Unless a person is under 21, there are three DUI-type charges in Colorado: DUI, DUI per se, and the lesser-included DWAI. A person under 21 will be charged with these as well, but also would be charged with UDD with a BAC of .02 to .05.
Driving Under the Influence (DUI)
It is illegal to operate a vehicle when you are substantially incapable of safely doing to, either mentally or physically, due to the consumption of alcohol, drugs, or both. This includes marijuana and prescription medications, regardless of whether they are prescribed. Driving is defined as “actual physical control,” and can include situations where a person did not actually drive a car on a road.
Driving While Ability Impaired (DWAI)
is a lesser included offense to DUI. DWAI is defined by Colorado law as “driving a vehicle when a person has consumed alcohol or one or more drugs, or a combination of both alcohol and one or more drugs, that affects the person to the slightest degree so that the person is less able then the person ordinarily would have been, either mentally, or physically, or both mentally or physically, to exercise clear judgment, sufficient physical control, or due care in the safe operation of a motor vehicle.” While a blood or breath test is not required to prove DUI or DWAI, the legal inference for DWAI is a breath or blood alcohol concentration of .051 to .079.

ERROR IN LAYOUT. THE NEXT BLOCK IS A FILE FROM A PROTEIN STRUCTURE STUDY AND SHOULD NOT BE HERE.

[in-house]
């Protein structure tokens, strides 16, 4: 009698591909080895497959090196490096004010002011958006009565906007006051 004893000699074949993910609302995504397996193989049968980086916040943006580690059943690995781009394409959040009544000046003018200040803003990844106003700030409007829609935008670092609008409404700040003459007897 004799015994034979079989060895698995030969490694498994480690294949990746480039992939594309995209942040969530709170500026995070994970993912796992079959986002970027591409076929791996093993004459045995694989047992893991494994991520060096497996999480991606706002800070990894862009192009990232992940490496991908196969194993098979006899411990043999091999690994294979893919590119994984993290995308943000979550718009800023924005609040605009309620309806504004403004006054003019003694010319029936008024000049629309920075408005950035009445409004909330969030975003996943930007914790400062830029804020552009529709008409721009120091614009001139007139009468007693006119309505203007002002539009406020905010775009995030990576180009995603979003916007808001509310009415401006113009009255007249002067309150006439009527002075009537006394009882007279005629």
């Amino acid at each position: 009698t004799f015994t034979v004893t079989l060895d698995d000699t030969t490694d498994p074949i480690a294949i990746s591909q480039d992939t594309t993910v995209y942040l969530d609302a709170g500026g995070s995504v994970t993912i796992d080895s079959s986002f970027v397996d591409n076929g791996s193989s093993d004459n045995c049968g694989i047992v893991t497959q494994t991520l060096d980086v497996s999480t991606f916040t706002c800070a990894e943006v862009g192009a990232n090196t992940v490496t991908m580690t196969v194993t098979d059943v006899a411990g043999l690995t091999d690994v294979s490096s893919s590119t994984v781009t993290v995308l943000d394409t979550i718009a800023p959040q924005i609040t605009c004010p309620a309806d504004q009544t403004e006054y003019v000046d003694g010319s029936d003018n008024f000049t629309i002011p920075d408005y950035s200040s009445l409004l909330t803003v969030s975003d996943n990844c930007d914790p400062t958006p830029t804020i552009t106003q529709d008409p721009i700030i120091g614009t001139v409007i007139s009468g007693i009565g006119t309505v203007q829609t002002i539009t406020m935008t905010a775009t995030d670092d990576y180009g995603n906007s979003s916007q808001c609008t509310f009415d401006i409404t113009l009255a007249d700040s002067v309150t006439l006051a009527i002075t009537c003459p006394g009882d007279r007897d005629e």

DUI per se
or otherwise called Driving With Excessive Alcohol Content, is charged when a person takes a breath or blood test with a result of .08 or more at the time of driving, or within 2-hours after driving. A person cannot be charged with DUI per se if he or she refused a test, and a person can be convicted of both DUI and DUI per se, or DWAI and DUI per se.
Underage Drinking and Driving (UDD)
is charged when a person under 21 years of age drives a vehicle with a BAC of .02 to .05. if a person under 21 has a BAC of .051 or more, he or she would be charged with DUI (.08 or more) or DWAI (.051 or more), instead of UDD.
In order to be convicted of DUI, a person must be driving a vehicle or in “actual physical control” of a vehicle. Colorado DUI law says that “actual physical control” exists when a person exercises “bodily influence or direction over a motor vehicle.” Case law provides that factors that may be considered would be: (1) where the vehicle was found; (2) where in the vehicle the person was found; (3) whether or not the keys were in the ignition; (4) whether or not the motor was running; and (5) any other factor that tends to indicate that the expression exercised bodily influence or direction over the vehicle.